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Nanofiltration shows the way

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The chemical sector could benefit from a new indigenous technology

Industries, especially in the chemical sector that face the problem of getting rid of waste water, can look forward to some productive options. Thanks to an indigenous technology developed by scientists at the CSIR-IICT...


The chemical sector could benefit from a new indigenous technology

Industries, especially in the chemical sector that face the problem of getting rid of waste water, can look forward to some productive options. Thanks to an indigenous technology developed by scientists at the CSIR-IICT (Indian Institute of Chemical Technology), Hyderabad.

It’s a simple nanofiltration technique that helps recover water from industrial waste, which then could be recycled for specific uses. A set of low cost membranes ensure the separation of harmful chlorides, cyanide and water from the polluted /contaminated water generated in certain chemical industries. The super thin membrane is economical and the process is low pressure, which can substitute the regularly used Reverse Osmosis for specific applications, say the scientists of the IICT. They have demonstrated the technique in Tata Steel’s Jamshedpur plant last year.

In the manufacture process of steel, coke is an important ingredient. It is a solid carbon source used to melt and reduce iron ore. Coke production begins with pulverisation of bituminous coal, which is fed into a coke oven and heated to very high temperatures. After the coke is finished, it is moved to a quenching tower where it is cooled by spraying water. Once cooled, the coke is moved directly to an iron melting furnace for steel production.

The effluent from this quenching tower contains excess chloride and some cyanide, which needs to be removed before the water can be recycled. In January 2017, S Sridhar and his team from the IICT successfully installed and commissioned a nanofiltration pilot plant of capacity 5.5 M3/h capacity (1.1 lakh litres per day) for the removal of excess chloride from steel quenching tower effluent at Haldia, West Bengal.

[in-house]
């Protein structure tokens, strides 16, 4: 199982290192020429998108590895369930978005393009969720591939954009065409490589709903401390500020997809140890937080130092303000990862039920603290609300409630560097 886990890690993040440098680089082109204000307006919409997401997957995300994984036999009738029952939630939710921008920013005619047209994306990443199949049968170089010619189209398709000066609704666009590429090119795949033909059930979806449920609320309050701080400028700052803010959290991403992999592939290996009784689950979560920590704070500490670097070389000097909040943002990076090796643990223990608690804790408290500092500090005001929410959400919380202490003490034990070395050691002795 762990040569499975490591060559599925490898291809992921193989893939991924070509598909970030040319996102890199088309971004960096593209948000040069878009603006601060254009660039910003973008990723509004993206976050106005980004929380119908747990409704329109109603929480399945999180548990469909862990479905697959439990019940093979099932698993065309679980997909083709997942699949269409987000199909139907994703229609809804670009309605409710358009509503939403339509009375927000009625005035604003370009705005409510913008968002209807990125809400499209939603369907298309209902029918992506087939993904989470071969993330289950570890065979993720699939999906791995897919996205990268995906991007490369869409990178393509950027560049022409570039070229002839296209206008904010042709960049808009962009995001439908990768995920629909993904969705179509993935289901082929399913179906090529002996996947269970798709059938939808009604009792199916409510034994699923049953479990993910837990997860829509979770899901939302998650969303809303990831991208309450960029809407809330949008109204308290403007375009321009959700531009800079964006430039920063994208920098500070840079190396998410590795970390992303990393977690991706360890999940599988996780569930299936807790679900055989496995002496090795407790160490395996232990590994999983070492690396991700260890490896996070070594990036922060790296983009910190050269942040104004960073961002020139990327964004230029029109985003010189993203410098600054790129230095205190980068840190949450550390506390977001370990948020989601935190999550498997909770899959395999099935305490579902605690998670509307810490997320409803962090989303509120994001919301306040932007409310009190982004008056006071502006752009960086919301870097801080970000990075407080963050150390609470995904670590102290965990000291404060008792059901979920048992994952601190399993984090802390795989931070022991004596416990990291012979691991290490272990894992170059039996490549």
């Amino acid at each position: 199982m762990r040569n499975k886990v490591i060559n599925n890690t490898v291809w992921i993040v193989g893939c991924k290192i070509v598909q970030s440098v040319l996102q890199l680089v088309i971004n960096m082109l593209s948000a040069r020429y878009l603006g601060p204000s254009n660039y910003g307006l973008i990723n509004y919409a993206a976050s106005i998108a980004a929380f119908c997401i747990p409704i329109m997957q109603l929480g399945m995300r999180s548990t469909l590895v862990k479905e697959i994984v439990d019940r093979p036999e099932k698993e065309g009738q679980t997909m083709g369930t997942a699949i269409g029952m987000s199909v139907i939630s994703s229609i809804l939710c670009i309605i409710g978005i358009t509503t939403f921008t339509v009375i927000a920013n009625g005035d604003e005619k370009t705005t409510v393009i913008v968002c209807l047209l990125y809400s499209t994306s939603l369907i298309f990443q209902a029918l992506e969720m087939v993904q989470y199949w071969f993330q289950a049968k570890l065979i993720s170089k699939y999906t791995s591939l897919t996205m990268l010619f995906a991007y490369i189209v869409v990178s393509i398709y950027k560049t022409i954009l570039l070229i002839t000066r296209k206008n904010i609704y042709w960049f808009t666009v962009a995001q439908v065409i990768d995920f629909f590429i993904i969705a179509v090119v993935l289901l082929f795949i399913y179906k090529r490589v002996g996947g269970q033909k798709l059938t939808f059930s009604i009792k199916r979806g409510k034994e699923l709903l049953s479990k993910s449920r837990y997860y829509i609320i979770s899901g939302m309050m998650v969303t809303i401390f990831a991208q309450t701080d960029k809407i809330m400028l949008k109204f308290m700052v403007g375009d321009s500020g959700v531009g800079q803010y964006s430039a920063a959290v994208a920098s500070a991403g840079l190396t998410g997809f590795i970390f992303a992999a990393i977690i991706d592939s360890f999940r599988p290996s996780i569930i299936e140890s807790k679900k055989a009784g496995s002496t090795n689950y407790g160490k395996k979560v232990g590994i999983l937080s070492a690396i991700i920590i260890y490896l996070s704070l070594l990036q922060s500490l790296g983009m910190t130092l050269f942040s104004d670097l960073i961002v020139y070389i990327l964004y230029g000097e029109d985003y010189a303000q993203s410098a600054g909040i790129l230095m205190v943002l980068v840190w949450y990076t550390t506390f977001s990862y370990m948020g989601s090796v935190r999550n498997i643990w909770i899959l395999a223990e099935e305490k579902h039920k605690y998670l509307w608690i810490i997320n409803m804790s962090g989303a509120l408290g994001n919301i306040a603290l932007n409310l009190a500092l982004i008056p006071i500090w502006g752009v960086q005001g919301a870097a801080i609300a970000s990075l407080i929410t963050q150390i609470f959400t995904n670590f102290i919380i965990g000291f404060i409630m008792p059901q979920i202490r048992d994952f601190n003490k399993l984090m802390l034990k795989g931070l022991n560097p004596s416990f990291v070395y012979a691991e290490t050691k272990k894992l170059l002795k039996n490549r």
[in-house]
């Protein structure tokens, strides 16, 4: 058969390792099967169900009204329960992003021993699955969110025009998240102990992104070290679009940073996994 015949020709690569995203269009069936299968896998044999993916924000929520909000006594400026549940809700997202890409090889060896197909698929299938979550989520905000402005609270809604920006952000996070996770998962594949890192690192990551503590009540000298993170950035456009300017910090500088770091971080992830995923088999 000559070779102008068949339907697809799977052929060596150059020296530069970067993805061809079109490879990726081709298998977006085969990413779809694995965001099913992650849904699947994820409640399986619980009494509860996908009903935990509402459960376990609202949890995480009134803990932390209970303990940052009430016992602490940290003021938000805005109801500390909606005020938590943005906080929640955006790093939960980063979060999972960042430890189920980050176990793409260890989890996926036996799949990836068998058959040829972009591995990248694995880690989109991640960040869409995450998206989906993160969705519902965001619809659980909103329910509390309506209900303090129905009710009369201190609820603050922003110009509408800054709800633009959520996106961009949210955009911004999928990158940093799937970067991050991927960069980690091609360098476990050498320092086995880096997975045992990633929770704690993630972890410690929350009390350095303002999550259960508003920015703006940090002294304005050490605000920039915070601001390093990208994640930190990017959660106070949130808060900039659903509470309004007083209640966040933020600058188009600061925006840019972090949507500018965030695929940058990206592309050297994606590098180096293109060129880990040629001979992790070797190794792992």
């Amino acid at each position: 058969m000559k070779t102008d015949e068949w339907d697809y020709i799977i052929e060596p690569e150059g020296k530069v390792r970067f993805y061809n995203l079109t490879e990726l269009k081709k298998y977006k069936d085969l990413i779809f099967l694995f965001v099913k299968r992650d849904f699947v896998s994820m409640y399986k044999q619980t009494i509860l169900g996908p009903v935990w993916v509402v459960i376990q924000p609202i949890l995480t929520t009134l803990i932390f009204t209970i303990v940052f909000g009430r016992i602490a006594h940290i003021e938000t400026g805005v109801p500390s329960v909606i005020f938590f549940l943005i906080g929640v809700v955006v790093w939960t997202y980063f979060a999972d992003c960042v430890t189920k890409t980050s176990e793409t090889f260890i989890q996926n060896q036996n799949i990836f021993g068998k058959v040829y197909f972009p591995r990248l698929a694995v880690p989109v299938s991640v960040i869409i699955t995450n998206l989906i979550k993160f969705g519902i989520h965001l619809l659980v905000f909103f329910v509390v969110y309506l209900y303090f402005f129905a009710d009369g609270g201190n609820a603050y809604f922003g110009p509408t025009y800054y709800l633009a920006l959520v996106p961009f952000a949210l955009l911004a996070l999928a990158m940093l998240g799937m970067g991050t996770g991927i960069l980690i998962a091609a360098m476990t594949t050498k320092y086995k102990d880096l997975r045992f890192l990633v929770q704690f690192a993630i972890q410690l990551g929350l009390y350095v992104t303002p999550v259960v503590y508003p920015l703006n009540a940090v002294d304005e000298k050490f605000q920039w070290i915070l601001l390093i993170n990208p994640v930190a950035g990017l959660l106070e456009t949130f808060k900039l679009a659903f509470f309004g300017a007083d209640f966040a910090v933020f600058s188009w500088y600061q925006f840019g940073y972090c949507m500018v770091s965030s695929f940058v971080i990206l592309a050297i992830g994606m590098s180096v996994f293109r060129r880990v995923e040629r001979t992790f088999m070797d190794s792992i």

The trials were performed at an applied pressure of 5 to 7.5 kg/cm2 pressure to achieve separation of chloride from 1500 mg/L in the effluent to an acceptable level of less than 400 mg/L with a water recovery of 75 per cent. In comparison, the Reverse Osmosis will not be able to achieve such high water recovery. The operating cost would be higher at 5 paise per litre for nanofiltration instead of 3 paise per litre.

Operation is full-fledged at the plant and its success could result in replication of similar plants of higher capacity (commercial scale of 150-200 M3/hr) for the steel industry to facilitate zero liquid discharge enforced by State pollution control boards, to minimise environmental contamination, says Sridhar.

Explaining the process, he says, during one of the critical steps of its manufacture, steel from blast furnace is quenched in a tower, which results in the release of excessive chloride and cyanide into the aqueous stream. Chloride levels above 800 mg/L cause corrosion in the blast furnace. These two issues pose a major challenge. The team developed a high flux, low fouling nanofiltration membrane, which provides high water recovery and sufficient chloride separation.

After the trial run for Tata’s on a laboratory scale, the design of a pilot plant was taken up under a sponsored project, for prospective installation at Tata Steel’s Haldia Metcoke Division. The capital investment for the pilot plant is ₹12 lakh and operating cost including power consumption, filter replacement, chemicals for maintenance among others costs only ₹20 per cubic meter

In times of scarcity of water not just for drinking but for industrial use, this is an encouraging news indeed.

(This article was published on April 25, 2017)

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